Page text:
A while ago I blogged about executing a reboot using Ansible on Debian-based operating systems. That is necessary after certain updates, as example after installing a new kernel. Turns out that things are very easy on Debian, compared to Red Hat based systems (Red Hat and CentOS in my case).
First of all, there is no clear indicator if a reboot is required. People work around this problem by creating overly complicated scripts. The
needs-restarting tool in newer versions provides the -r option to indicate if a reboot is required. But the CentOS 7 I’ve just installed does not come with this version.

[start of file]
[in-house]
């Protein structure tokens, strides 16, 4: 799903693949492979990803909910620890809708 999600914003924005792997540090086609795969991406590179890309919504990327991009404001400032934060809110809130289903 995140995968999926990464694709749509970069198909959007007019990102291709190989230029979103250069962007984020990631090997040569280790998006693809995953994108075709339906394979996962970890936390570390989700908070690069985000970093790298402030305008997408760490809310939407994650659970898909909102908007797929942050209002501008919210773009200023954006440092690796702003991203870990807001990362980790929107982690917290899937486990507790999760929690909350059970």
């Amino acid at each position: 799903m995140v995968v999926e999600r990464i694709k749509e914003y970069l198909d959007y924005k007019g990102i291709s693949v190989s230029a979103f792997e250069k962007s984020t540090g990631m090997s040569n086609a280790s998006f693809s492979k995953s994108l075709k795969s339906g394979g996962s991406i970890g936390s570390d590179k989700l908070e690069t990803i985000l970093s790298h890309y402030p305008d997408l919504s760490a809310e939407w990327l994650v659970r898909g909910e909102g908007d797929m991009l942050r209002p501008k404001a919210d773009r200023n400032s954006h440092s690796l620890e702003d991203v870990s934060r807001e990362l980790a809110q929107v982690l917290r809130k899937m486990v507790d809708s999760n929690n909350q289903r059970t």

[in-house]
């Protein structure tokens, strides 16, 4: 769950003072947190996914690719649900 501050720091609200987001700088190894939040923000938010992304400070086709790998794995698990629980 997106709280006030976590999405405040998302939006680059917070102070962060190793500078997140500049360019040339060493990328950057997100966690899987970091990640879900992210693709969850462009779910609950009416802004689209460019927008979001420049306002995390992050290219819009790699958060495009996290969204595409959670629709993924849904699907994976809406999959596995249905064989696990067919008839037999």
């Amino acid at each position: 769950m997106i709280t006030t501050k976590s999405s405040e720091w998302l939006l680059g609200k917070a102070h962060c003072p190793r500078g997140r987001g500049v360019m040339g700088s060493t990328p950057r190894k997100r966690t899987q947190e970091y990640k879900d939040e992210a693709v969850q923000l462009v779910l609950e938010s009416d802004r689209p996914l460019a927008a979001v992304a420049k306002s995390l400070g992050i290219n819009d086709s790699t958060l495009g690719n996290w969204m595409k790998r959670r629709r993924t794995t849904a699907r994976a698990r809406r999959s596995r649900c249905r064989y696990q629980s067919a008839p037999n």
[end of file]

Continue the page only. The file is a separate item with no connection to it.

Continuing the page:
I have no patience for complicated solutions when things could be easy. Red Hat is 16 years on the market, and the need for occasionally reboots is even older than that. After such a long time they could have figured out a good way to indicate a required reboot. Therefore my Ansible playbook installs the updated version of needs-restarting in
The step to identify if a reboot is required is split in two parts: 1) run
needs-restarting -r and save the result and 2) execute the
reboot based on the return code.
reboot_required variable stores the result of the command, and the return code is used in the second task. A return
code == 1 indicates that a restart is required.
The handler to wait for the server to come back online is the same as I’m using with Debian: